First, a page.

Find your motivation
After weeks of overeating, excess drinking and overindulgence, the thought of going cold turkey on your newly acquired habit for a mid-morning Quality Street can seem daunting, but the sooner you take control of your eating, the better.

Decide on a date which will signal the end of your festive overeating and then stick with it – if you haven’t already done so today would be a good time to start – the diet doesn’t always have to start tomorrow! Coinciding a new healthy eating plan with your return to work can be helpful as well, as a regular routine can break the bad habits and put a stop to the mindless overeating that takes place during Christmas.

It’s also important to think about what your motivation is for overhauling your diet – whether it’s losing that half stone you’ve gained over the festive season or getting fitter and faster for a spring sportive, psychologists agree that having a specific goal is key to success.

Once you’ve identified your motivation, take a candid look at what you’ll need to change in order to reach your goal – this might include planning weekly meals, removing all temptations from the house, taking ready-made lunches to work or banning the boozy nights out for a month or two.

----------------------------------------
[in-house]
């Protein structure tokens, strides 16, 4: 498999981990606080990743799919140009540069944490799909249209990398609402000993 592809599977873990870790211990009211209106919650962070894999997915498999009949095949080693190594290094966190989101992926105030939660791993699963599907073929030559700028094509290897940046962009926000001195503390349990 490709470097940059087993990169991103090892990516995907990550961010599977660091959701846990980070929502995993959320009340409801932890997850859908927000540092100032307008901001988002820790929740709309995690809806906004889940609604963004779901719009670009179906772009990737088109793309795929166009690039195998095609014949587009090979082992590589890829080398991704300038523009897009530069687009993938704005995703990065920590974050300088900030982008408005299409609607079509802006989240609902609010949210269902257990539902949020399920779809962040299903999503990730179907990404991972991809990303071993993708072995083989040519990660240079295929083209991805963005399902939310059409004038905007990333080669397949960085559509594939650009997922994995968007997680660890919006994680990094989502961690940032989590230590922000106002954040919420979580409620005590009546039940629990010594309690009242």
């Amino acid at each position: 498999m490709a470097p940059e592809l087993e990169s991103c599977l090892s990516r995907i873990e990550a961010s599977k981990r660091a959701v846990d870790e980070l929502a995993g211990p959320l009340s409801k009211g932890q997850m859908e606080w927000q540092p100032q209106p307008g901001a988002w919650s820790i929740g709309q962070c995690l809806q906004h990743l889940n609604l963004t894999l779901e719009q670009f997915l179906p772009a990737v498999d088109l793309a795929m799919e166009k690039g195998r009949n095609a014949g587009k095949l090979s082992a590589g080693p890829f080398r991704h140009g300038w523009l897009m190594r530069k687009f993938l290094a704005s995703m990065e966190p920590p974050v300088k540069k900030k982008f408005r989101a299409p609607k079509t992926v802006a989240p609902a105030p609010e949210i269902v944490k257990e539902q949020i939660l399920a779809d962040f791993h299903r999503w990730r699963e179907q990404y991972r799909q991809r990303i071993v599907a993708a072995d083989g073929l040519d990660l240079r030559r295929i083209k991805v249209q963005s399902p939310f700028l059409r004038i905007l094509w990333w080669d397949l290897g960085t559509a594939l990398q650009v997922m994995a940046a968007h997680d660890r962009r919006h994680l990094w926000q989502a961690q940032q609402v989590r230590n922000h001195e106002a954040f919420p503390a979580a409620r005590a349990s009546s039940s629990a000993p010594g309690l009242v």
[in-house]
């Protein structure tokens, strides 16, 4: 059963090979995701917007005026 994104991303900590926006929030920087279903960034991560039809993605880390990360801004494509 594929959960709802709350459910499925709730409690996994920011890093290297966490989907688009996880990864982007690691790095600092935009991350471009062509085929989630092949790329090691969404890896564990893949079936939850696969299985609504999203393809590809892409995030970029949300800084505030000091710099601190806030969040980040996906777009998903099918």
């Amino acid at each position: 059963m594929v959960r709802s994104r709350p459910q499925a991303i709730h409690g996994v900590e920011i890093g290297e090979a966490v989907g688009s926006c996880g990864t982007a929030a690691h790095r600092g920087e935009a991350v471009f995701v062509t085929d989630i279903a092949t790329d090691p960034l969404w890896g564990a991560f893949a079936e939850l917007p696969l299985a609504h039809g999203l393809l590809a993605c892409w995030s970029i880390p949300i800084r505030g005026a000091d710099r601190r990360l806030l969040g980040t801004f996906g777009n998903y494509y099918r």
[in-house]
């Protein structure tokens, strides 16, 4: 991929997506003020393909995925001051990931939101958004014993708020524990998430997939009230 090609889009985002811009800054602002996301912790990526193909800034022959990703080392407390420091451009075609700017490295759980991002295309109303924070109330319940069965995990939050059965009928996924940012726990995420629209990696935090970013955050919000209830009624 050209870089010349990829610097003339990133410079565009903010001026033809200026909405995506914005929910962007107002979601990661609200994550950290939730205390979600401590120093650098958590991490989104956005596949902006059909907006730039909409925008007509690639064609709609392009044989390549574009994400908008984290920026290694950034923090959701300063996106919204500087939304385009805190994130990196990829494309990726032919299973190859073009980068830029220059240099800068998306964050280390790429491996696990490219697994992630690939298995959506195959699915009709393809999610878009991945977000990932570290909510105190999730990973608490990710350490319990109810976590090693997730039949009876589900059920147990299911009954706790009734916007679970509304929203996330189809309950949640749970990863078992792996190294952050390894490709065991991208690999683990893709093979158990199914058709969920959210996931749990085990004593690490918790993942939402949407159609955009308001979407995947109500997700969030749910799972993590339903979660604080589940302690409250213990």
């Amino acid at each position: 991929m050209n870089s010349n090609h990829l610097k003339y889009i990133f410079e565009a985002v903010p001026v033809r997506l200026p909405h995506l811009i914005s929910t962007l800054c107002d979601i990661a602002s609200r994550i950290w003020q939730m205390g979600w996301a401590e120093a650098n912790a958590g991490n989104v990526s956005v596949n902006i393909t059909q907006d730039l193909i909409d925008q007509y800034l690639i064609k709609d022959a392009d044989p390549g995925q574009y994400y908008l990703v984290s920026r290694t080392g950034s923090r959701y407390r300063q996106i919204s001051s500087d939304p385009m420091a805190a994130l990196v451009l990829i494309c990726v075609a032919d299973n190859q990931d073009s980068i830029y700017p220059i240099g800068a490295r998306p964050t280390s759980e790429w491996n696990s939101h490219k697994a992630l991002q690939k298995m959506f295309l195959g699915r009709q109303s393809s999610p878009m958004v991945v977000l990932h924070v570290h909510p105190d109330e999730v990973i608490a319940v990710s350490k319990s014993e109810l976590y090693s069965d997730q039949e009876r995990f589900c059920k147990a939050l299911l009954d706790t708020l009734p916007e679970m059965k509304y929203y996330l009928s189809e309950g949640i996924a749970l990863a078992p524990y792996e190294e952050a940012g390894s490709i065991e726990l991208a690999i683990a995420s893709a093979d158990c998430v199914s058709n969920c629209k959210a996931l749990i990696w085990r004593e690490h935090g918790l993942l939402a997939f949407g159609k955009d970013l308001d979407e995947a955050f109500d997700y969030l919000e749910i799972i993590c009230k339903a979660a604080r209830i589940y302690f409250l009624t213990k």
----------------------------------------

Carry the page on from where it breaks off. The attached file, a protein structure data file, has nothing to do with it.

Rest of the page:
• Take stock No one enjoys the post-Christmas weigh in, but if you’re planning on getting rid of the festive excess, it’s important to know where you’re starting from. Step on the scales, decide on a target weight, and use it as motivation to head in the right direction.

Thou shalt remove 
all temptation
Holding onto that last Chocolate Orange, wedge of Stilton or bottle of Baileys? If you’re serious about getting back to healthy habits, a cupboard clearout is the first step.

Set aside an hour before your designated ‘diet overhaul’ date to sort through your cupboards, fridge and freezer, removing any junk food that’s left from the festive period, including fizzy drinks, crisps, biscuits, chocolates, sugary foods and booze.

If you can’t bear to throw away perishable leftovers, consider turning them into something nutritious for the freezer – turkey, salmon, ham and veggies can be used to make healthy curries, stews and soups.

Non-perishable goods such as boxes of chocolates or biscuits can be donated to colleagues and friends, or at the least, moved out of sight. Studies show we over consume food when it’s within easy reach or highly visible, so it’s important to move any treat foods into covered jars or boxes and out of your eye line.